Who will educate the educators [Writing Class Ideas]?
October 19, 2009 1:22 PM   Subscribe

I have 2 hours to lecture to a bunch of 18 year-olds how to write well. The bulk of their work-load will be somewhere along the lines of position papers, research papers and summaries of conferences. How do I keep them glued to their chairs? More info in explanation.

I have a pretty senior research and writing position where I work, with my work ranging from position papers to industry updates and as far as speech-writing. Due to my experience and the fact that I, unlike many of the other researchers in the company, am not reduced to a quivering blob of terror when exposed to larger social settings, I have been asked to give a two hour intro lecture on writing to the fresh-blood - a bunch of post-high school kids joining our ranks.

I would like to focus less on how to throw together a bibliography or how to research a topic and more on the conceptual idea of structuring a paper and other techniques which could prove valuable. I don't want to be boring though. The hive mind clearly has experience in writing and so I turn to you educated folk - what is the most important thing you know about writing non-fiction? What could I throw into a class on writing in order to save me from the fate of being relegated to the boring, monotonic teacher (Bueler? Bueler?)?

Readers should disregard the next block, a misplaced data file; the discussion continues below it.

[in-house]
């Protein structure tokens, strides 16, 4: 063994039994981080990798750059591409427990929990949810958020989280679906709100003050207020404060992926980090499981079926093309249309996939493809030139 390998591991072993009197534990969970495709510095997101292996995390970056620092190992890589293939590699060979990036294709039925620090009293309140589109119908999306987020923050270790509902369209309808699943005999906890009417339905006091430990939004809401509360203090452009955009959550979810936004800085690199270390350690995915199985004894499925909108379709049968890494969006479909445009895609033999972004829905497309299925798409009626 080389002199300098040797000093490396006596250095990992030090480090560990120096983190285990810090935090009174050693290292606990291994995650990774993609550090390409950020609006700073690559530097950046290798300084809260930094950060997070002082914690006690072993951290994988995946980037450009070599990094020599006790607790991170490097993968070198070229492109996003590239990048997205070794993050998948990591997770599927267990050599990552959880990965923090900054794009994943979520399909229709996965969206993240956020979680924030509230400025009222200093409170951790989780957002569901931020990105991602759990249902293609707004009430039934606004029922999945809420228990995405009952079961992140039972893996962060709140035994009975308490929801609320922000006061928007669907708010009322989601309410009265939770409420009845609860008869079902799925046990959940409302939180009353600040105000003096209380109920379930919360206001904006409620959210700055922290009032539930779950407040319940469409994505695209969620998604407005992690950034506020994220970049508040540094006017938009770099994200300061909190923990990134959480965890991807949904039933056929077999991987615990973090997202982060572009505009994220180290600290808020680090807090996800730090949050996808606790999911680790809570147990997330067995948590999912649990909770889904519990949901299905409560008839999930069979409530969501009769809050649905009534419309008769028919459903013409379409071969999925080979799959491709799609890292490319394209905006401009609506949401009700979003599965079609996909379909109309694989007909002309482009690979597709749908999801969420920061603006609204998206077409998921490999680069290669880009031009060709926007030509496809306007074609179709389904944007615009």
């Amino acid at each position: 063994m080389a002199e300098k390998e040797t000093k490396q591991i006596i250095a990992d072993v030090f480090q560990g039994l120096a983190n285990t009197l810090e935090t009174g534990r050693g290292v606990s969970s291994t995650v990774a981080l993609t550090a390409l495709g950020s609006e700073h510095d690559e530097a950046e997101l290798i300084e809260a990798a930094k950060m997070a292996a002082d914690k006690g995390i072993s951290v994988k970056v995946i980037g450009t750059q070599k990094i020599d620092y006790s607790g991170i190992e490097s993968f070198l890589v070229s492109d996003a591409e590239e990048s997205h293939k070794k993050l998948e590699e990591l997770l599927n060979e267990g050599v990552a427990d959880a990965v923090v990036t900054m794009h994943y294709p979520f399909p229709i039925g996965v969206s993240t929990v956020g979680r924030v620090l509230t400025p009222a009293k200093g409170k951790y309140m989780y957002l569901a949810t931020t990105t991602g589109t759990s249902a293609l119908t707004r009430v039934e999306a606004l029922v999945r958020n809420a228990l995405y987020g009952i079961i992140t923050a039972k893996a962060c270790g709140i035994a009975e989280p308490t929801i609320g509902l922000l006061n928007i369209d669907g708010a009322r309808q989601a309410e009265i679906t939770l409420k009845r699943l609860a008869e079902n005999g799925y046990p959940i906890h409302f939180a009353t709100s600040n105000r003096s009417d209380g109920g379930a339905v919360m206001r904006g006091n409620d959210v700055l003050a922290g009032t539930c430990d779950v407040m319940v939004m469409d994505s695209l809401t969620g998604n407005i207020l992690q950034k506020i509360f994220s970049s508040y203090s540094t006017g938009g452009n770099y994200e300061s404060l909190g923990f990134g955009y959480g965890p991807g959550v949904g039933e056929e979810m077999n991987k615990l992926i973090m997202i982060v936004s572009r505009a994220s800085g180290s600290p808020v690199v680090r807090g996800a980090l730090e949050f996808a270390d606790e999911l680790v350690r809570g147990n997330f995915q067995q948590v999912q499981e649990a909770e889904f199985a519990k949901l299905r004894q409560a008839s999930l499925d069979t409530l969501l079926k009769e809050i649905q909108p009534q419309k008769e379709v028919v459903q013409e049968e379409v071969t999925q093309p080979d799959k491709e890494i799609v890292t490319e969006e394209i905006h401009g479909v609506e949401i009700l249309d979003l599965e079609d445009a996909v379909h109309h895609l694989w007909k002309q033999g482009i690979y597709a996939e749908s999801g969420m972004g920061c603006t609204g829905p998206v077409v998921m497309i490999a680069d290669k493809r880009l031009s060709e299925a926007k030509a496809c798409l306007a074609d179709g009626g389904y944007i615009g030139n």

posted by eytanb to Education (9 answers total) 7 users marked this as a favorite
I think Orwell's essay always applies: http://www.pickthebrain.com/blog/george-orwells-5-rules-for-effective-writing/
posted by gonna get a dog at 1:34 PM on October 19, 2009 [1 favorite]

Will you have the ability to interact with the kids? It could be a lot more engaging simply if it wasn't a one-sided lecture. If you can run it like a workshop, ask lots of questions and provide some exercises that turn it from a passive experience to an active one. Maybe try some break-out sessions where small groups are formed to write according to a prompt and then share their results. In addition to helping them write better, it would also be great for team building and helping the "fresh blood" come together.

Not sure how well this approach would work for non-fiction but I've enjoyed the heck out of fiction classes like. I'm a very hands-on learner in general.